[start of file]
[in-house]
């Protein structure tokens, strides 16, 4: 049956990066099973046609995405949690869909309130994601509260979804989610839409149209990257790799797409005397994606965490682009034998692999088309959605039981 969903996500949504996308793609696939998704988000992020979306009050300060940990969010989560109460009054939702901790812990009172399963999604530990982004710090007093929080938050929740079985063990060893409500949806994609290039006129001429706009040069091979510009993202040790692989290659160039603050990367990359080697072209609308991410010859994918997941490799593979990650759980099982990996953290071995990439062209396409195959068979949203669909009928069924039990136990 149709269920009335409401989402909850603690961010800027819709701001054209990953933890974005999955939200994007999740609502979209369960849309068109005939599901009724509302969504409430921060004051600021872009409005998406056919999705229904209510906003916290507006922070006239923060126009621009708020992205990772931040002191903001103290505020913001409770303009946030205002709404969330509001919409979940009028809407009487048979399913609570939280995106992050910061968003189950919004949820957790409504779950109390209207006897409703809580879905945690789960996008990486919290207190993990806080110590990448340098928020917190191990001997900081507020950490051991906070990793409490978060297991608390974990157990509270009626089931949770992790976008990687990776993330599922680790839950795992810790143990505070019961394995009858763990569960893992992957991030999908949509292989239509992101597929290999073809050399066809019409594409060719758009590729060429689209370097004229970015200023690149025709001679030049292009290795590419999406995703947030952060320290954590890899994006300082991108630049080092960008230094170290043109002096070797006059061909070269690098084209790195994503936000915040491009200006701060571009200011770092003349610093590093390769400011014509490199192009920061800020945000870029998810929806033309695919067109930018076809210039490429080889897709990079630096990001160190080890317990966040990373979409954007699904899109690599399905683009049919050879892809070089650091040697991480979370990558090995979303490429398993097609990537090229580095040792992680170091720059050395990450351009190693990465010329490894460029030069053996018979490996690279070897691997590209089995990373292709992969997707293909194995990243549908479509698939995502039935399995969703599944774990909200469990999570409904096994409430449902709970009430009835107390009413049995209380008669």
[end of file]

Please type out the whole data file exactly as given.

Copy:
[in-house]
């Protein structure tokens, strides 16, 4: 049956990066099973046609995405949690869909309130994601509260979804989610839409149209990257790799797409005397994606965490682009034998692999088309959605039981 969903996500949504996308793609696939998704988000992020979306009050300060940990969010989560109460009054939702901790812990009172399963999604530990982004710090007093929080938050929740079985063990060893409500949806994609290039006129001429706009040069091979510009993202040790692989290659160039603050990367990359080697072209609308991410010859994918997941490799593979990650759980099982990996953290071995990439062209396409195959068979949203669909009928069924039990136990 149709269920009335409401989402909850603690961010800027819709701001054209990953933890974005999955939200994007999740609502979209369960849309068109005939599901009724509302969504409430921060004051600021872009409005998406056919999705229904209510906003916290507006922070006239923060126009621009708020992205990772931040002191903001103290505020913001409770303009946030205002709404969330509001919409979940009028809407009487048979399913609570939280995106992050910061968003189950919004949820957790409504779950109390209207006897409703809580879905945690789960996008990486919290207190993990806080110590990448340098928020917190191990001997900081507020950490051991906070990793409490978060297991608390974990157990509270009626089931949770992790976008990687990776993330599922680790839950795992810790143990505070019961394995009858763990569960893992992957991030999908949509292989239509992101597929290999073809050399066809019409594409060719758009590729060429689209370097004229970015200023690149025709001679030049292009290795590419999406995703947030952060320290954590890899994006300082991108630049080092960008230094170290043109002096070797006059061909070269690098084209790195994503936000915040491009200006701060571009200011770092003349610093590093390769400011014509490199192009920061800020945000870029998810929806033309695919067109930018076809210039490429080889897709990079630096990001160190080890317990966040990373979409954007699904899109690599399905683009049919050879892809070089650091040697991480979370990558090995979303490429398993097609990537090229580095040792992680170091720059050395990450351009190693990465010329490894460029030069053996018979490996690279070897691997590209089995990373292709992969997707293909194995990243549908479509698939995502039935399995969703599944774990909200469990999570409904096994409430449902709970009430009835107390009413049995209380008669």